But if you really want a hill/mountain walking holiday, look elsewhere, perhaps the GR10 or GR11 paths that go along the French and Spanish sides of the Pyrenees. I can't think of any set of routes that can be joined into a viable circular path for the time/location you have (but others may!)
Cheers, tom
 

Tincatinker

Moderator
Staff member
Camino(s) past & future
Lots ;0)
#3
There may be an issue of perception here. Many of the camino routes in the more rural, and mountainous areas follow the roads for the simple reason that the roads follow the only sensible, navigable routes. That said my memory of the Vadiniense is of a fair bit of off-road walking. I've no experience of the Viejo but the Salvador, certainly from Buiza to Pola de Lena is about as spectacular as it gets and with some significant off-road stretches. Remember Street View will only take you to where Googles camera car could go.

There is spectacular walking in the Picos de Europa but you will need full rig hiking gear, bivouac etc. Some good maps and experience in navigating in adverse conditions. There will still be plenty of snow on the heights. You may be able to pick up guides in English in Bilbao. Maps are generally available in Potes and the tourist information office can advise on weather conditions.

A loop from Fuente De through Posada de Valdeon, the Valdeon valley to Bulnes, Sotres and Tresviso to get you back to Potes should give you a truly spectacular hike but no Camino.
 
Camino(s) past & future
Valdiniense
Salvador
Primitivo
#5
Thank you so much, Tom, Tinkatinker, Rebekah, for your good suggestions and for sharing your experiences and opinions.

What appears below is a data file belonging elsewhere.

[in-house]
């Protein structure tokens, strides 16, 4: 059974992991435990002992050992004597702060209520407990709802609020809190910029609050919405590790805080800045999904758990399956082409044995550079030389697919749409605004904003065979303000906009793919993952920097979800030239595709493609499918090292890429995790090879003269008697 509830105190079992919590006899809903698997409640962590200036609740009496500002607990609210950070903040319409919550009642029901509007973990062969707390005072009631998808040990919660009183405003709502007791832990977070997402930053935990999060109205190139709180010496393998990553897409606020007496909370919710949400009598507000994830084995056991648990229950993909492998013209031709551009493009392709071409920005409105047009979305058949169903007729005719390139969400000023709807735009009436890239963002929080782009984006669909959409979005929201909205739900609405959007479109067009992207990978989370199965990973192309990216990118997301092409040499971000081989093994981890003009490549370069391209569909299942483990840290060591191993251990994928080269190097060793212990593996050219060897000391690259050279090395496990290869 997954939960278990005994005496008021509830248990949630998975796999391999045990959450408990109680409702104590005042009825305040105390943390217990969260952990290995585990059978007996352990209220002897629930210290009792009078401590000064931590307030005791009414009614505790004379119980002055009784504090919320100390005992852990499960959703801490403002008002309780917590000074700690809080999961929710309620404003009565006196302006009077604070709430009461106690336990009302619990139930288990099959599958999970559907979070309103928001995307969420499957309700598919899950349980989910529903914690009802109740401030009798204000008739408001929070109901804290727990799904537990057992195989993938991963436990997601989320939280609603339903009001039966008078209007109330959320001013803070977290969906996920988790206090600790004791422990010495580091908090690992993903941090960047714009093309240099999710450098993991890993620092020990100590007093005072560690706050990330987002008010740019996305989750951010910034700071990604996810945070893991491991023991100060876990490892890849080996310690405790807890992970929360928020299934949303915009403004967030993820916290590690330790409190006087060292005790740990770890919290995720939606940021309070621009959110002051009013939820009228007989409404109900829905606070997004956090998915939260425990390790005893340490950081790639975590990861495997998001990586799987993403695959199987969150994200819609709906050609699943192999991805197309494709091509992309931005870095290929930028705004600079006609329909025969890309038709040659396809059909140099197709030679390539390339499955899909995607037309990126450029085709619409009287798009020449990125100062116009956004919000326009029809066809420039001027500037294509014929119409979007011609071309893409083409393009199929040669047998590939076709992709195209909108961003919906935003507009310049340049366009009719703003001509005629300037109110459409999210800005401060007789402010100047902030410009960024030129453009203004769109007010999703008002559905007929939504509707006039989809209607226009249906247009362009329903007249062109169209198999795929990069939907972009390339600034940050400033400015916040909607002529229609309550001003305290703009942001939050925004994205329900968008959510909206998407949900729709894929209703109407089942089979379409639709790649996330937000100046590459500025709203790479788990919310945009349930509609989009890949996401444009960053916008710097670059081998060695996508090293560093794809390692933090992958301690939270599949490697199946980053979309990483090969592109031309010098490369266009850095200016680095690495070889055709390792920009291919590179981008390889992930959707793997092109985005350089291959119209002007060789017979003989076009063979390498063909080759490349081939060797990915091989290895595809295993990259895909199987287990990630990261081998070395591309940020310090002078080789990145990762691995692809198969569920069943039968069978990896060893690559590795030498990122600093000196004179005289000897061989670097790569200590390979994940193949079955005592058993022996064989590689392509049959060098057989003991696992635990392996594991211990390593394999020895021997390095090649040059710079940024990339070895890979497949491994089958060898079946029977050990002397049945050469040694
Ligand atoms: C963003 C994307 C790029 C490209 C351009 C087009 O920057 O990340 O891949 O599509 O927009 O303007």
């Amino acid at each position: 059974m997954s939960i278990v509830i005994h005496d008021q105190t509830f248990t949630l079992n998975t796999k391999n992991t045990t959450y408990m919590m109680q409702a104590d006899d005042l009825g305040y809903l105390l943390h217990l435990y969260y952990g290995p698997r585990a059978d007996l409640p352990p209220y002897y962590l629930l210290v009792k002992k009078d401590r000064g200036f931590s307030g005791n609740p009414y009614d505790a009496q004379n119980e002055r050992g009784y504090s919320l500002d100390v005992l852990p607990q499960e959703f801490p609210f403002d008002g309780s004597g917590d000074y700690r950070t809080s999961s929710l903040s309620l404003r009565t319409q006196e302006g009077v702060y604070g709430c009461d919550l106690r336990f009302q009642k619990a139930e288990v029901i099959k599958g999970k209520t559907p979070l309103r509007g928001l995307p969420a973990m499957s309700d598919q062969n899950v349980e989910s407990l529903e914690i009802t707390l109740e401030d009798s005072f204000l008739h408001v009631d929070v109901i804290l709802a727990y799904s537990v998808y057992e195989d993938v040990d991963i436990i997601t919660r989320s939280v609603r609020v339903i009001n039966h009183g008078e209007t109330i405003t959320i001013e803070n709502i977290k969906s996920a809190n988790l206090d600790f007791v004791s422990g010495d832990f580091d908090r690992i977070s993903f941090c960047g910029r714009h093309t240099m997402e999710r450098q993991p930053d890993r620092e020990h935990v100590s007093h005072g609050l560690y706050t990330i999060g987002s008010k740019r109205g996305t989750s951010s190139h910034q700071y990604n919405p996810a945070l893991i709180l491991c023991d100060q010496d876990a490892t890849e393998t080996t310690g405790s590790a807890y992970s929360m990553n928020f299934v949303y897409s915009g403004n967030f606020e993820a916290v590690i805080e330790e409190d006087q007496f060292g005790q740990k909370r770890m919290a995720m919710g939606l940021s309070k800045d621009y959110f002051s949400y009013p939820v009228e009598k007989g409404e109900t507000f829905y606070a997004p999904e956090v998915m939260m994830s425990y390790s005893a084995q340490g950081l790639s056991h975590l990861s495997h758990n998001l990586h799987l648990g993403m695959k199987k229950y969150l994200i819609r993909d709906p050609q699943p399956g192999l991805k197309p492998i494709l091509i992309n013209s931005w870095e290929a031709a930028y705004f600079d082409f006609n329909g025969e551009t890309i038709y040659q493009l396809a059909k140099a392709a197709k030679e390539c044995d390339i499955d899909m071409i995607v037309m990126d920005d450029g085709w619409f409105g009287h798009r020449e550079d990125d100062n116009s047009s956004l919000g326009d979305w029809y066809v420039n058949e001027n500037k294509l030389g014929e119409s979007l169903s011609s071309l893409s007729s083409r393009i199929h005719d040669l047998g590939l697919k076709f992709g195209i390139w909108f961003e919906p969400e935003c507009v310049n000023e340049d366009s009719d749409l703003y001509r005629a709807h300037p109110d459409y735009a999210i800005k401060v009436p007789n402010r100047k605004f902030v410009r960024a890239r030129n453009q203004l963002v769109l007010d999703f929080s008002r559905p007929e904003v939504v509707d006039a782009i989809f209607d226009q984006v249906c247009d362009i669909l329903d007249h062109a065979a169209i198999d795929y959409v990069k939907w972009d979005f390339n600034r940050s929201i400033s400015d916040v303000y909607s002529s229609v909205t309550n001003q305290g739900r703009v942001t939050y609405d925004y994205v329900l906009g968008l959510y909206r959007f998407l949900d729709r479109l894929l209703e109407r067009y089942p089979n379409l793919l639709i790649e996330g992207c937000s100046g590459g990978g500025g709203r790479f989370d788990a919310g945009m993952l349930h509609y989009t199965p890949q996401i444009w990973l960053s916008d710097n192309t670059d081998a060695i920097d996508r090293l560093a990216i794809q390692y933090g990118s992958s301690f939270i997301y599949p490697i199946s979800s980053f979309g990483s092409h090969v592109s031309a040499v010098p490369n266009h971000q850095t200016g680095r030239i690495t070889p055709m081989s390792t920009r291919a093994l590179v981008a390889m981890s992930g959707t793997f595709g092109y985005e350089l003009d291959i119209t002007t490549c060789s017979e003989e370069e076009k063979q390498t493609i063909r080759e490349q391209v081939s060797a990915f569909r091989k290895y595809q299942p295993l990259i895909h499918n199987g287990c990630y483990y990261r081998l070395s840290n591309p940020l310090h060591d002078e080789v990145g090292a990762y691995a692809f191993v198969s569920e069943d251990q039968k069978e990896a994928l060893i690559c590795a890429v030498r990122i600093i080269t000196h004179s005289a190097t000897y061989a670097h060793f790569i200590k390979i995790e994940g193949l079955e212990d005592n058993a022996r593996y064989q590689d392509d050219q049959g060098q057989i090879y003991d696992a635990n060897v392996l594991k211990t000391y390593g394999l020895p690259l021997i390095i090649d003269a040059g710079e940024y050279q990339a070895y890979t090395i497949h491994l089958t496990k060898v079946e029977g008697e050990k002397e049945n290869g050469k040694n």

-- Tom and Tinkatinker:
Your comments wrt Vadiviano and Salvador give me the impression it is possible to walk this route with reasonable amount of offroad. It seems there are multiple routes to choose. How do you know and find these alternative offroad routes? My reference is www.gronze.com.

Tom:
The Norte would be a viable option location-wise, but there seems to be a lot of asphalt walking in the Norte, even more than Vadiniense/Salvador?

Tinkatinker:
The idea of the loop between "Fuente De through Posada de Valdeon, the Valdeon valley to Bulnes, Sotres and Tresviso " is interesting. I'll check further.

Thanks
 

Tincatinker

Moderator
Staff member
Camino(s) past & future
Lots ;0)
#6
-- Tom and Tinkatinker:
Your comments wrt Vadiviano and Salvador give me the impression it is possible to walk this route with reasonable amount of offroad. It seems there are multiple routes to choose. How do you know and find these alternative offroad routes? My reference is www.gronze.com.
Gronze is great as a resource for the general shape of a route and the available resources. It no use for navigation or route finding. @caminka 's guides in this section and other members notes will be of far more value. The short answer is you find out from good route guides and on the ground.
Robin Walkers "Walks and Climbs in the Picos de Europa" Cicerone Press has always been my main guide to the Picos but I've just noticed that I have the 1997 reprint. That and the Mapas Militar series for the region. Mountains don't change much but resources do
 
Camino(s) past & future
.
#7
It's really just the Lebaniego up to Potes that has some variations as the Cantabrian authorities made some changes a few years back. Most of the old markers are still visible. They're a deep red. There's more about this on other threads. I use Gronze too and I think it's excellent for the Vad and Salvador. I stuck to the waymarked routes for the Vad (after Fuente De) and Salvador.
I think there's less asphalt on the first part of the Norte, than the route you have planned here to Oviedo, but I have to repeat, I don't think you should make asphalt your main concern. The Norte has some asphalt but it's so much more than that.